Wisconsin Phone Number Lookup

What are Wisconsin Phone Scams?

Phone scams are used by fraudsters to con Wisconsin residents out of their money and to steal their personal information. Their deviousness may range from pretending to be your bank to selling you fake products or services that will never arrive. Note that not every unwanted call is a phone scam. Some unsolicited calls are from legitimate companies who have purchased your contact information to make research or marketing calls.

The Bureau of Consumer Protection of the Department of Agriculture, Trade and Consumer Protection (DATCP) provides support for phone scam victims. The DATCP also provides a consumer protection fact sheet highlighting useful tips and alerts on popular phone scams perpetrated in the state. Consumers can call the toll-free hotline at (800) 422-7128 or send request emails to [email protected].

Common phone scams in Wisconsin include:

  • Credit card and loan scam - Here, the scammer offers predatory loans and credit card protections to targets
  • Charitable scam - Here, the scammer poses as a representative of a charity organization and requests donations and gifts.
  • Business/investment scam - Here, the scammer proposes a bogus business idea and solicits investments
  • Car warranty scam - Here, the scammer deceives victims into buying worthless car insurances at exorbitant prices
  • Scams involving debt relief and credit repair - Here, the fraudster promises to reduce interest rates on credit cards and student loans for a "small" fee.
  • Voice phishing scam - Here, the scammer impersonates a real business to lure unwitting victims into giving away sensitive personal or financial information.
  • Tech support scam - Here, the scammer asks for remote access to help the victim fix a computer error. The scammers steal sensitive information and install spyware to monitor the victim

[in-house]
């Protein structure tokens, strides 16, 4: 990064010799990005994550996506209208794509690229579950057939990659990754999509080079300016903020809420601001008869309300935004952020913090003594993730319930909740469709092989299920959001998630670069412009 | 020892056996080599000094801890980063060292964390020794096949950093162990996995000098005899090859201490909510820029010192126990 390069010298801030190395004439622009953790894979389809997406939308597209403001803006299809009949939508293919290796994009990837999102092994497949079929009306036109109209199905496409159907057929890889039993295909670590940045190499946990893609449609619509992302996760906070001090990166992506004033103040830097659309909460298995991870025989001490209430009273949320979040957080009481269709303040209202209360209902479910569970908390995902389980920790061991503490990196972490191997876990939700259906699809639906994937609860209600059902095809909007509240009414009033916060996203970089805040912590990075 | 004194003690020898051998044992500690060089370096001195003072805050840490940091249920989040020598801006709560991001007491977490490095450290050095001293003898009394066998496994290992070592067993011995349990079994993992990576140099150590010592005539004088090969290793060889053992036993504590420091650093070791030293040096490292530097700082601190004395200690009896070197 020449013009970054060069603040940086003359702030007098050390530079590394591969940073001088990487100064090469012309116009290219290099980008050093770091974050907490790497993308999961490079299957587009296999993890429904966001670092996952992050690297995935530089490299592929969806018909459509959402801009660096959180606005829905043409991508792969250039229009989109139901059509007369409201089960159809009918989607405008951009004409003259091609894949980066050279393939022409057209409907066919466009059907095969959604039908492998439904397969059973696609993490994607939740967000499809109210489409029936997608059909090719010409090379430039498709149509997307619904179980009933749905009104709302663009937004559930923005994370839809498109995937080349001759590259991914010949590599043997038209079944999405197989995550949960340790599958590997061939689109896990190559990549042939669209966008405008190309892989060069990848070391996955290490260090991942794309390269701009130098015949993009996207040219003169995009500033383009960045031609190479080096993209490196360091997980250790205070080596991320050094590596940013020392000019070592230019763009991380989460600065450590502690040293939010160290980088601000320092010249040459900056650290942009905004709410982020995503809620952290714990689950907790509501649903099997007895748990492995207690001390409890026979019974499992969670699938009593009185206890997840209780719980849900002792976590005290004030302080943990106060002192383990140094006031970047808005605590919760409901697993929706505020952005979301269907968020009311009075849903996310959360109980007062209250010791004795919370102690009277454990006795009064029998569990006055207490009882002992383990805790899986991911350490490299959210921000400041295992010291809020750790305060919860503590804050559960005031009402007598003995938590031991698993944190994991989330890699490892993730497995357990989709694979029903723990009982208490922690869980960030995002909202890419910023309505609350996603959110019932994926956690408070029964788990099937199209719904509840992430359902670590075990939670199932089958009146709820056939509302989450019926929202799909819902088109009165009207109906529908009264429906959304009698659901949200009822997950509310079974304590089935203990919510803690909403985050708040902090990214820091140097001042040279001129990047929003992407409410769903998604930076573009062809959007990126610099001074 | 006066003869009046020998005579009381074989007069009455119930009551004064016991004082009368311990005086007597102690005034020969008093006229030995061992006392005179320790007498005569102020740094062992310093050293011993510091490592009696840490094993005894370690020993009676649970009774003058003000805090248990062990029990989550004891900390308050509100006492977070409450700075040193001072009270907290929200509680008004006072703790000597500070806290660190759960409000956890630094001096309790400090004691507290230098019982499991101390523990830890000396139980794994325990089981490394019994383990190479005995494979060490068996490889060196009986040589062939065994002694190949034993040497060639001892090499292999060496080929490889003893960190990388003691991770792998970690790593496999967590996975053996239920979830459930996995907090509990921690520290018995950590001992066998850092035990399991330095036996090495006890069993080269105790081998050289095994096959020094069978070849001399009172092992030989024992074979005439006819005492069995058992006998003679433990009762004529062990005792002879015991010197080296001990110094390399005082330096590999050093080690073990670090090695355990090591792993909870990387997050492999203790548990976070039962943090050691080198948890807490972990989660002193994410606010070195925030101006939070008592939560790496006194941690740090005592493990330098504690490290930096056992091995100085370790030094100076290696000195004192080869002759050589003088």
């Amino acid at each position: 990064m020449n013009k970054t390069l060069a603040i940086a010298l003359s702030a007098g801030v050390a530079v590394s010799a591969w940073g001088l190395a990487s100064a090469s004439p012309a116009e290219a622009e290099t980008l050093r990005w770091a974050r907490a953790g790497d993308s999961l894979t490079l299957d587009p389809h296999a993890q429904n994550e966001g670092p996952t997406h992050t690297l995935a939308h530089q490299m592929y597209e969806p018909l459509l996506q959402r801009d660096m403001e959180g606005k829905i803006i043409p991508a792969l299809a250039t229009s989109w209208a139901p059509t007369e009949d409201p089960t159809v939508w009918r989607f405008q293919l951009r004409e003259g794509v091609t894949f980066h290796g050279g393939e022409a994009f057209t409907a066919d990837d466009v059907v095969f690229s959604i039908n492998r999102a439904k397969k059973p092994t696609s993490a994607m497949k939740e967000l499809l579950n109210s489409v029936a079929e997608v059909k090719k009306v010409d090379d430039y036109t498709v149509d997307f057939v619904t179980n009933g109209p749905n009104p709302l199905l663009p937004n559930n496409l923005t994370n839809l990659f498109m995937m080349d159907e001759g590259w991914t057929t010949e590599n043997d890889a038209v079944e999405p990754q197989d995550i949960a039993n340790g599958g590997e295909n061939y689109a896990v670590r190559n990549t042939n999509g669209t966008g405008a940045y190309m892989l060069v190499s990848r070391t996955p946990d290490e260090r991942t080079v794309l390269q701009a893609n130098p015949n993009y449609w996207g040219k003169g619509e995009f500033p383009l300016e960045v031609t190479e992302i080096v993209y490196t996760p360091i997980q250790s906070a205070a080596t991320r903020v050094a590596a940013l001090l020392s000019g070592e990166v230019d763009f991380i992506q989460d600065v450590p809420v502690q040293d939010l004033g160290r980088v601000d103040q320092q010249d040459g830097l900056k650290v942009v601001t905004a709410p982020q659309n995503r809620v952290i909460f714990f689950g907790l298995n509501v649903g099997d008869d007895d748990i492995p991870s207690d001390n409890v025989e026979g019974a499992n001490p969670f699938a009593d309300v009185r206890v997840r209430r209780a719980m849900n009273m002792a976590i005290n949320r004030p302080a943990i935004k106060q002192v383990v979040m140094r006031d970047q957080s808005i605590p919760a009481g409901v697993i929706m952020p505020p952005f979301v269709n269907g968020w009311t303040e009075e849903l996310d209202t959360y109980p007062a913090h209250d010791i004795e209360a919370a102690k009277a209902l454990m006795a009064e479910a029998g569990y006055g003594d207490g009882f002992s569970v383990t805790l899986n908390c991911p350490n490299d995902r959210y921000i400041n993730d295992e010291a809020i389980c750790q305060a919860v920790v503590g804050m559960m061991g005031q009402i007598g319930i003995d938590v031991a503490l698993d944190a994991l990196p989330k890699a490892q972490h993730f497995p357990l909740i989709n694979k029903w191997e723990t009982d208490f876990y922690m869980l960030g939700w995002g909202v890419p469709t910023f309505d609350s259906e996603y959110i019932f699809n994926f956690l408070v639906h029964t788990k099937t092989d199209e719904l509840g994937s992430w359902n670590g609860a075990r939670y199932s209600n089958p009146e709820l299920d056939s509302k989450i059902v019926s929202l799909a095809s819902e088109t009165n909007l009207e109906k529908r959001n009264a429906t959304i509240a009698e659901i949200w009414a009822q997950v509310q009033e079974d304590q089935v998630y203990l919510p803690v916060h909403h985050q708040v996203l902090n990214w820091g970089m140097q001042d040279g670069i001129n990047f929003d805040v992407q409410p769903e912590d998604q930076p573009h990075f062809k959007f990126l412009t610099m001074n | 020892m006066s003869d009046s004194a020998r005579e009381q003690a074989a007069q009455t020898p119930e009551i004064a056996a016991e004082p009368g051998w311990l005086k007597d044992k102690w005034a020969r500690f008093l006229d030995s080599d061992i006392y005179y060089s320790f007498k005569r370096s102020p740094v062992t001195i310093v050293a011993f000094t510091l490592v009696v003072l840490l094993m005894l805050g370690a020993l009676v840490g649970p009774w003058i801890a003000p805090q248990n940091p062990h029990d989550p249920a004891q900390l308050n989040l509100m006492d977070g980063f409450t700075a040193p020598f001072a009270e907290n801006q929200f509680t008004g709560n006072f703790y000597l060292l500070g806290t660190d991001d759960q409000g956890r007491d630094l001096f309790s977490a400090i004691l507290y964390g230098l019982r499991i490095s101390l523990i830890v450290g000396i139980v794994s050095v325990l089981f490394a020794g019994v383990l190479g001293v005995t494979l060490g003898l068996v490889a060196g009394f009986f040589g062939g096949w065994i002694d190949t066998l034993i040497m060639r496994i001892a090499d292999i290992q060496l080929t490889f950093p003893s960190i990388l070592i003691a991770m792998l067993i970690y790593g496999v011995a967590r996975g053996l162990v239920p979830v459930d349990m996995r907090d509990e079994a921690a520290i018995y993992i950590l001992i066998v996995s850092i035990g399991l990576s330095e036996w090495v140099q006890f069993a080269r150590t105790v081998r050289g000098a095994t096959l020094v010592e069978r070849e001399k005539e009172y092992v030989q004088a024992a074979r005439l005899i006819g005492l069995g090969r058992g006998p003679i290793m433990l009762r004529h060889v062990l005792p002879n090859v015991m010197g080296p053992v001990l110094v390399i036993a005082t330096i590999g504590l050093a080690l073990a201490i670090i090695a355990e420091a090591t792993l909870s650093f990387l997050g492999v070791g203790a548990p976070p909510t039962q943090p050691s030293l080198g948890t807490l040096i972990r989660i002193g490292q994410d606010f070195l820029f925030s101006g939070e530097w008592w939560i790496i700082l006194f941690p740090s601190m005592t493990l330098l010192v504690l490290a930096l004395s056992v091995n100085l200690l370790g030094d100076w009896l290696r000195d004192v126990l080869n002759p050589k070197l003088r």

What are Wisconsin IRS Scams?

The perpetrators of IRS scams are individuals claiming to be IRS employees who make unsolicited phone calls to taxpayers in Wisconsin. These scammers use the threat of arrest or deportation to obtain money from victims by falsely representing that the victims owe certain fees or back taxes. They demand that victims must pay through iTunes cards, money orders, wire transfer, and prepaid debit cards.

Even when a strange caller knows some digits of your social security number and their caller ID indicates that they are from the IRS, they may not be legitimate. Caller IDs can be falsified with phone spoofing. Besides, some of these calls have been found to originate beyond the shores of the United States. The IRS advises Wisconsin residents to be aware of the tactics used by many of these scammers and lists several tell-tale signs of IRS scams on its website. The IRS will not ask you to pay with prepaid debit cards and will first contact you about unpaid taxes by mail, not by phone.

What are Wisconsin Tech Support Scams?

Tech support scammers exploit the fears of computer users who believe that their computers have been compromised. The scammers offer to fix made-up problems for a fee. Typically, a tech support scam begins with a sudden or persistent pop-up on the computer screen or a spontaneous phone call from a "technician" claiming to have identified problems with your computer. Sometimes, the computer may give several high-pitched squeals or alarms and then appear to freeze up. In other situations, the warning looks like an error generated by the computer itself or a "blue screen of death", reminiscent of when a computer completely crashes. The scammer provides a phone number for you to call in the displayed warning which makes it look like they represent reputable tech companies like Apple, Microsoft, HP, and Dell.